Despite of the fact that there are no official C3PAOs programs released by CMMC-AB yet, a couple of certifying bodies or companies are now claiming to be C3PAOs. According to their claim they can provide the CMMC certification needed to contract with the DoD in coming months. Since there is no official program or training released by CMMC-AB, the claims are these companies are questionable. A more sophisticated approach will be to wait for the proper CMMC marketplace launched by CMMC-AB that will list all the officially certified C3PAOs.
It is best to stay clear of such companies that are claiming to be already certified, these companies may be able to assist in general compliance and security areas but it is not realistic that they will successfully provide any CMMC level of certification. As for cybersecurity reasons, it is believable that such unofficial companies may gain access to sensitive information or systems of the company for their own malicious personal agendas.
For a regular monitoring solution CMMC-AB published a RFP On April 22, 2020 that was called for responses by May 1, 2020 and anticipated selection of a solution by May 8, 2020. This monitoring solution released by CMMC-AB was not recognized by the CMMC for a number of reasons. Because this monitoring solutions upon implementation caused many security issues on multiple levels including government, contractors, sub-contractors and supply chains. CMMC did not identify this solution because it posed privacy, security and un-authorized access risks to both government and contractor bodies.
Defense Contract Management Agency (DCMA) Cybersecurity Audits Continue
Based on the cybersecurity clause DFARS 252.204-7012 until the implementation of the CMMC is complete DCMA will continue to conduct its cybersecurity audits of the Defense Industrial Base (DIB) including the followings:
- Safeguarding Covered Defense Information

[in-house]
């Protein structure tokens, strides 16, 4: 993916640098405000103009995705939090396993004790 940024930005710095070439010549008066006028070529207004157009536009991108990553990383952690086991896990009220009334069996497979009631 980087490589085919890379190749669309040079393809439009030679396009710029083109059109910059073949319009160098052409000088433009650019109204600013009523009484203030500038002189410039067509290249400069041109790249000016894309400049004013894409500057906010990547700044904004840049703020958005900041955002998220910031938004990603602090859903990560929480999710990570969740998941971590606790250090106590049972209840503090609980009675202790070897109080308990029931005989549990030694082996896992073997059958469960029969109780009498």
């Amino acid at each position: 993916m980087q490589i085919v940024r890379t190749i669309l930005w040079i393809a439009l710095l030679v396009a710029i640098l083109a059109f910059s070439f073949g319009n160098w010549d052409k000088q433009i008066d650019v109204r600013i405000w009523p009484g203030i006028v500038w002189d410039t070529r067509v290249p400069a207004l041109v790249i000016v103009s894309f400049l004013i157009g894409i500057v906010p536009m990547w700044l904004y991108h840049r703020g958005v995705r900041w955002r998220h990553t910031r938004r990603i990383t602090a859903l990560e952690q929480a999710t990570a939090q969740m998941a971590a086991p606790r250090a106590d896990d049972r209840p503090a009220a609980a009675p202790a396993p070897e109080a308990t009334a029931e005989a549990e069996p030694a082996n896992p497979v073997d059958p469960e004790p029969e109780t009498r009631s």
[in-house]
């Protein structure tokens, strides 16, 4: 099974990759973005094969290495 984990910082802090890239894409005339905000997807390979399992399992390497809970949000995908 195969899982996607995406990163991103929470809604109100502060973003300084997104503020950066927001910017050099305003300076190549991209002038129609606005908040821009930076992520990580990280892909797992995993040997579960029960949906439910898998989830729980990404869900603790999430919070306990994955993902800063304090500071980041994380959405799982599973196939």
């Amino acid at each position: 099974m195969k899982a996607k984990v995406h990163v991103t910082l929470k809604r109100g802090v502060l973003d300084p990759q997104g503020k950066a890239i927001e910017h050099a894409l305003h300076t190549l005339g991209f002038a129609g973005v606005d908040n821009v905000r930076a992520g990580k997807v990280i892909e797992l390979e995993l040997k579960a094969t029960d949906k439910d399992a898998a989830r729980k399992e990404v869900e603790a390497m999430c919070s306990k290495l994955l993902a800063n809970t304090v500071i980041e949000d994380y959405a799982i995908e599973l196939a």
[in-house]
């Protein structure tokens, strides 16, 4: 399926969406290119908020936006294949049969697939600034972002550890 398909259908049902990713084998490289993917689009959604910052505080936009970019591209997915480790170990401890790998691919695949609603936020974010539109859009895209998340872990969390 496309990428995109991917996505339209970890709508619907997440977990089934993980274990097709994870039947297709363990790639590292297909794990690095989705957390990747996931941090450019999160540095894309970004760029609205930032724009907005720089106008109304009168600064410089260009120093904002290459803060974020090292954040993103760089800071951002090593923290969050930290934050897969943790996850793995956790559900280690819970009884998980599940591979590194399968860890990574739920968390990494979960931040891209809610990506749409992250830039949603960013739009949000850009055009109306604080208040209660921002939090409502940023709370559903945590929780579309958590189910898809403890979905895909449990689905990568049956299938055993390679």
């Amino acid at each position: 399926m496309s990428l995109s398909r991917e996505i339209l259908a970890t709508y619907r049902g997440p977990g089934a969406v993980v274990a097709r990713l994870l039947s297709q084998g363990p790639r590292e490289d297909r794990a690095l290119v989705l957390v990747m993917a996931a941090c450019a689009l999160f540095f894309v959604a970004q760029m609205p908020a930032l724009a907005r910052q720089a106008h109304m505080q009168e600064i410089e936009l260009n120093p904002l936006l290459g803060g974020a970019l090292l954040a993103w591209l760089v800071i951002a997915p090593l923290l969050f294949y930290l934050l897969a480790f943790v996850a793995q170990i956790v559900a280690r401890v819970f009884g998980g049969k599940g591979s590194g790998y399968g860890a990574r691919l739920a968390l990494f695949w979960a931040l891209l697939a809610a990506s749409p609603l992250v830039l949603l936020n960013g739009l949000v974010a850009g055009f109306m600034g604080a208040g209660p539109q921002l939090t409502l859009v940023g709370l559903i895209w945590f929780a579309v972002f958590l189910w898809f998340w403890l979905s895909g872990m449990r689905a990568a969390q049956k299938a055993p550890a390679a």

- Cyber Incident Reporting
- DCMA Contractor Purchasing System Review Guidebook
- Appendix 24
- National Institute of Standards and Technology (NIST)
- Special Publications of a revised 2 NIST 800-171 issued in February 2020 that focus on protecting Controlled Unclassified Information in Nonfederal Systems and Organizations.
Controlled Unclassified Information (CUI)
In 2017, to address agency policies for designating, safeguarding, disseminating, marking, decontrolling, and disposing of CUI the Federal Acquisition Regulatory (FAR) established a case FAR Case 2017-016. According to this FAR case, the Civilian Agency Acquisition Council is currently awaiting concurrence as rule proposed by FAR has been drafted.
As CUI triggers the application of the cybersecurity standards, it has been years since the contractors are waiting for the rule. To understand what type of cyber security is required in different situations proper knowledge and implementation of CUI is required. Proper implementation of CUI can provide valuable information to contractor regarding the affected systems and required levels of information security.
All the elements of security we discussed in this article, when combined will work together to enhance the cybersecurity defensive measures of DoD. All these security measures are specifically designed to enhance the security of both government and contractor bodies when implemented correctly.
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Security Blogger at InterSec,Inc.